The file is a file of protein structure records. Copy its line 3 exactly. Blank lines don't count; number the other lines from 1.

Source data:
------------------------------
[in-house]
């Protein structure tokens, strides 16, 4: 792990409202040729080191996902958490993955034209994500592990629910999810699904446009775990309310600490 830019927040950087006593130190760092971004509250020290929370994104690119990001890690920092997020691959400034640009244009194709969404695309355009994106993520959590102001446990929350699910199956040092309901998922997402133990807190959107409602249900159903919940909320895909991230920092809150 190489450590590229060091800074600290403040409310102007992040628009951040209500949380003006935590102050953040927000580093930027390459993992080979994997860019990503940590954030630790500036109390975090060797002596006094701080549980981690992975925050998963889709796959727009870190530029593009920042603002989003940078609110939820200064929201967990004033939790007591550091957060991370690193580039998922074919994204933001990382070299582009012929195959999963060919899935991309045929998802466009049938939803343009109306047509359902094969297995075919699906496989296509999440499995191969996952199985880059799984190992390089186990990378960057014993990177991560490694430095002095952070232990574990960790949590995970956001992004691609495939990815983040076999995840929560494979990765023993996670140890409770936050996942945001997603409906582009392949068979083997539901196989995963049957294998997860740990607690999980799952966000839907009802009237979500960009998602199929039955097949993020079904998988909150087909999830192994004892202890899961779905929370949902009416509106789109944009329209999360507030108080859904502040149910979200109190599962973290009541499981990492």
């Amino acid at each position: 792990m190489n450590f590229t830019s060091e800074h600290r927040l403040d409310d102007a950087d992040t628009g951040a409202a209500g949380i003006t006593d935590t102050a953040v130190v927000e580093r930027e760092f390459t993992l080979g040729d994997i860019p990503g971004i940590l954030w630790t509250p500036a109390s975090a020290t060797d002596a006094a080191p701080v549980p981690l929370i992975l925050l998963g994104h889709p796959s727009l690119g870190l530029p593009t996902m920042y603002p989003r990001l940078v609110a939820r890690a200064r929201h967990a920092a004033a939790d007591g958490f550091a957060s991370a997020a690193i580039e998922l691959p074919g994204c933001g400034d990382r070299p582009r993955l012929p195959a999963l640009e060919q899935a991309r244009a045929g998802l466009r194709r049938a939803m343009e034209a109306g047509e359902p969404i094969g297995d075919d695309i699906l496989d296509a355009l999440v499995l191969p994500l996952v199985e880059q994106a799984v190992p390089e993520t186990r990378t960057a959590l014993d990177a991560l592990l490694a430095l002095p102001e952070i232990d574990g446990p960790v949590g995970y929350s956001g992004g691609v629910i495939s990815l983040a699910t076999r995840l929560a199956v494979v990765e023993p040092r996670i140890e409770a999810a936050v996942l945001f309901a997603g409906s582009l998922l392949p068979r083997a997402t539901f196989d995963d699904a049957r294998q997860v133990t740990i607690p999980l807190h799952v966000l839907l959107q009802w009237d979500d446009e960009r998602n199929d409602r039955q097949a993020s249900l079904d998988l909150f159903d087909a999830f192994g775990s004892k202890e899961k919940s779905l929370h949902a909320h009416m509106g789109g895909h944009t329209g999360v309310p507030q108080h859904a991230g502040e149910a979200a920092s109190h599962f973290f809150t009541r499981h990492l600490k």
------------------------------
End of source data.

């Amino acid at each position: 792990m190489n450590f590229t830019s060091e800074h600290r927040l403040d409310d102007a950087d992040t628009g951040a409202a209500g949380i003006t006593d935590t102050a953040v130190v927000e580093r930027e760092f390459t993992l080979g040729d994997i860019p990503g971004i940590l954030w630790t509250p500036a109390s975090a020290t060797d002596a006094a080191p701080v549980p981690l929370i992975l925050l998963g994104h889709p796959s727009l690119g870190l530029p593009t996902m920042y603002p989003r990001l940078v609110a939820r890690a200064r929201h967990a920092a004033a939790d007591g958490f550091a957060s991370a997020a690193i580039e998922l691959p074919g994204c933001g400034d990382r070299p582009r993955l012929p195959a999963l640009e060919q899935a991309r244009a045929g998802l466009r194709r049938a939803m343009e034209a109306g047509e359902p969404i094969g297995d075919d695309i699906l496989d296509a355009l999440v499995l191969p994500l996952v199985e880059q994106a799984v190992p390089e993520t186990r990378t960057a959590l014993d990177a991560l592990l490694a430095l002095p102001e952070i232990d574990g446990p960790v949590g995970y929350s956001g992004g691609v629910i495939s990815l983040a699910t076999r995840l929560a199956v494979v990765e023993p040092r996670i140890e409770a999810a936050v996942l945001f309901a997603g409906s582009l998922l392949p068979r083997a997402t539901f196989d995963d699904a049957r294998q997860v133990t740990i607690p999980l807190h799952v966000l839907l959107q009802w009237d979500d446009e960009r998602n199929d409602r039955q097949a993020s249900l079904d998988l909150f159903d087909a999830f192994g775990s004892k202890e899961k919940s779905l929370h949902a909320h009416m509106g789109g895909h944009t329209g999360v309310p507030q108080h859904a991230g502040e149910a979200a920092s109190h599962f973290f809150t009541r499981h990492l600490k």